Right before Chigurh shoots Wells, Wells looks at him and says, “Do you have any idea how crazy you are?”

Chigurh says, “You mean the nature of this conversation?”

“I mean the nature of you,” Wells says.

Crazy may be in DeKalb’s nature, but the last time I checked three of the members of that panel don’t live here. Let’s hope DeKalb’s crazy isn’t contagious.

About Dan Whisenhunt

Dan Whisenhunt is editor and publisher of

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  • MediateIt

    Like a cold in January, crazy is incredibly contagious during a General Assembly. Nevertheless, the simple, logical, and fortuitously politically feasible treatment for the current DeKalb fever is to suspend all cityhood and annexation votes for one year (per current GAFF committee rules) to allow time for agreements on boundaries to be reached and feasibility studies to be completed, while simultaneously enabling a Charter Commission to revise the DeKalb Organizational Act during that same year. You nailed it exactly! Now, for the hard part …..

    • Bernie

      You propose suspending all cityhood votes for one year to allow time for agreements on boundaries to be reached and feasibility studies to be completed. However, that reasoning should not apply to the proposed City of Stonecrest. Representatives of Stonecrest and South DeKalb reported that they were at the August 26 meeting where Rep. Mike Jacobs issued directions for resolving cityhood boundary disputes, and were assured that the process applied to them as well as to the North Central DeKalb cityhood groups. After receiving his instructions, Stonecrest and South DeKalb resolved their boundary dispute and presented their written boundary agreement to him. Later, on November 17, they again presented their written agreement on boundaries, this time to Rep. Amy Carter’s staff. Stonecrest is currently under contract with the Carl Vinson Institute, and anticipates that a feasibility report will be completed by the end of this month, and that it will be favorable.

  • Tom Doolittle

    BTW–the “nature of DeKalb” will require several books of meditations. It ain’t what it appears on the surface–it was “fixed” a long time ago. Thanks for engaging the subject however.

  • SOS

    Glad Decaturish is seeing that the crazy is in the county and not in those who have been trying to call it into the sunlight. What is even more astonishing is that “Tucker” doesn’t look anything like the map being presented. Perhaps that is because Tucker 2015 is led by Smoke Rise, a Stone Mountain community that wants to be associated with a city, just not a city of Stone Mountain. And, how exactly is it considered to be a “compromise” between Briarcliff and Lakeside when their resulting new map takes in MORE of Tucker? Wouldn’t it have been easier to just go back to Levita’s original plan for Northlake and include everyone in the Voting District? Or perhaps… just perhaps… one should no longer accept the solution of “MORE GOVERNANCE” for the problem that originated from POOR GOVERNANCE.” Is anyone else even the slightest bit concerned that these city groups were so adamant that the schools had nothing to do with their plans for new cities, yet every leader that steps forward for either side has been one who was on the winning side of the “old school” way of doing things and they were all working together prior to their sudden inability to compromise.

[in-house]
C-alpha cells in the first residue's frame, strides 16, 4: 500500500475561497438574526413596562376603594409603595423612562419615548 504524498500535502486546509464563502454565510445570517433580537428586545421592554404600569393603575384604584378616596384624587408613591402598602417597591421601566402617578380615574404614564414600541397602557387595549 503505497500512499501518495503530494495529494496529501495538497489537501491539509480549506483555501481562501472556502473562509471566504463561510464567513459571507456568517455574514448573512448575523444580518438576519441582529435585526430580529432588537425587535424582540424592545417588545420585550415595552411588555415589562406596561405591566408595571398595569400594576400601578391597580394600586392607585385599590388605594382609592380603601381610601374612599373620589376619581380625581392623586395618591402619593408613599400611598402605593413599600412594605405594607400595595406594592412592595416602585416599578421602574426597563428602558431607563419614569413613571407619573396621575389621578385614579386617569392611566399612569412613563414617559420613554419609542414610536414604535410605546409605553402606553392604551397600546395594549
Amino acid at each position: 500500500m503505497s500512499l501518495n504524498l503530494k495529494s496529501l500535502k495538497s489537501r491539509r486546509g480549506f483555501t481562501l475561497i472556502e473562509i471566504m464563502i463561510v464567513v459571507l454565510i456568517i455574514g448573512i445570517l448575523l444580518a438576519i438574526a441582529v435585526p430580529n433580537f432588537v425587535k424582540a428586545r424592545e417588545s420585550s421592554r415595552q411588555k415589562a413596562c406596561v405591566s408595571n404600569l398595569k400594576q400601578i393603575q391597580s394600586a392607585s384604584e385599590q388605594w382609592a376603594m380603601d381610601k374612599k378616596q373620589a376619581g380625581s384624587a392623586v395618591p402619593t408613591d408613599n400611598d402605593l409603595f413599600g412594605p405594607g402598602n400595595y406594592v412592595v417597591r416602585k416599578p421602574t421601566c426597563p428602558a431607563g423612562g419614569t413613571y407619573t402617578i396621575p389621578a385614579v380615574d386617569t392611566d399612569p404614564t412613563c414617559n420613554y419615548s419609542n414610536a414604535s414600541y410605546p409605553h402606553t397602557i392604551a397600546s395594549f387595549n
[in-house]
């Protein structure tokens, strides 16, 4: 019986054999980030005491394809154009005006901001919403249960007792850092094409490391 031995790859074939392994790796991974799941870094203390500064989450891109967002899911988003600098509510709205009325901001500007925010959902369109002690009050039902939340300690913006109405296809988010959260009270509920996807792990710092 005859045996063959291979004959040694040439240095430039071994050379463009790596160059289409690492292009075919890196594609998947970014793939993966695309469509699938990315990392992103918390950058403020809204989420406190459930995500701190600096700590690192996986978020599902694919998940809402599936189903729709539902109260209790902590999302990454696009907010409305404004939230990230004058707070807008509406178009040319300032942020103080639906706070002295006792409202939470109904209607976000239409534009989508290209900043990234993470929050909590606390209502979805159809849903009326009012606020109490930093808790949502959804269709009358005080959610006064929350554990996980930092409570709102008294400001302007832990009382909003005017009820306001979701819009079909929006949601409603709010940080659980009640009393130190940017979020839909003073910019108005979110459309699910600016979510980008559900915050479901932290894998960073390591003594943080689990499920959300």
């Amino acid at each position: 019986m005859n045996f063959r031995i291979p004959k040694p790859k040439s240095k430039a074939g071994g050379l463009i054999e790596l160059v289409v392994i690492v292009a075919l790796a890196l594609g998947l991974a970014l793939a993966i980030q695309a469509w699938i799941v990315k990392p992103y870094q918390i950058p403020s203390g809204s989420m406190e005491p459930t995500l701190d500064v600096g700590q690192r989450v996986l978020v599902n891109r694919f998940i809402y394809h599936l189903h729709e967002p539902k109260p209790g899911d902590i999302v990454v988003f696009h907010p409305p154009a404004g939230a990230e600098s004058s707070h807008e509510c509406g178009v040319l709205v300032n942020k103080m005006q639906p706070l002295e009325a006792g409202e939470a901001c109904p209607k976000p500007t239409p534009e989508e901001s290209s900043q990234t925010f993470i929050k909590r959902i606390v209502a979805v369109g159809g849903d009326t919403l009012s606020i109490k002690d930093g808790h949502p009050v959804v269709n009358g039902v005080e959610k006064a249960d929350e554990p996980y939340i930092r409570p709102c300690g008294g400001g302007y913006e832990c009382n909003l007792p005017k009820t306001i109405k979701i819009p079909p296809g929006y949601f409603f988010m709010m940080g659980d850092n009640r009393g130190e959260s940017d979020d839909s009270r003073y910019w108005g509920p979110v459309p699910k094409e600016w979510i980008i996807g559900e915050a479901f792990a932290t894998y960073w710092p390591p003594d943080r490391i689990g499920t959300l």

• Cheryl Willis Miller

    There was never an official rule about this new map drawing process, btw. As Rep. Taylor pointed out, none of the groups involved have CURRENT bill sponsors or feasbility studies. They are all back to square one.

  • Cheryl Willis Miller

    There never should have been any arguments on boundaries. Tucker’s map has not changed from what it has always been. For anyone to just come in a lay a claim to anything that is actually called “Tucker” is outrageous. And, as so many people in Tucker tried stepping up and doing the right thing when it came to our schools and the children, why would anyone think that it would now be okay to force us into cities being led by the same people who operate in the same manner as the ones they point their own finger at? DeKalb provides good services but we elect bad people. Please don’t give us more opportunities to vote for more of the same! Please!

  • DecaturMax

    Putting flip flop Mary Margaret Olliver on this committee is bad for everyone but Druid Hills. Druid Hills best interest is to be the only city movement moving forward to take as much prime real estate as they can.

    On a related side note……No one is talking about how an Emory/CDC MARTA rail line would get out of Emory to Avondale. They are no longer talking about a spur. My guess is they will recycle the old plan through Fernbank. I can’t see any other options except the already over congested roads. Druid Hills would normally have their torches and pitch forks out. Why so quiet?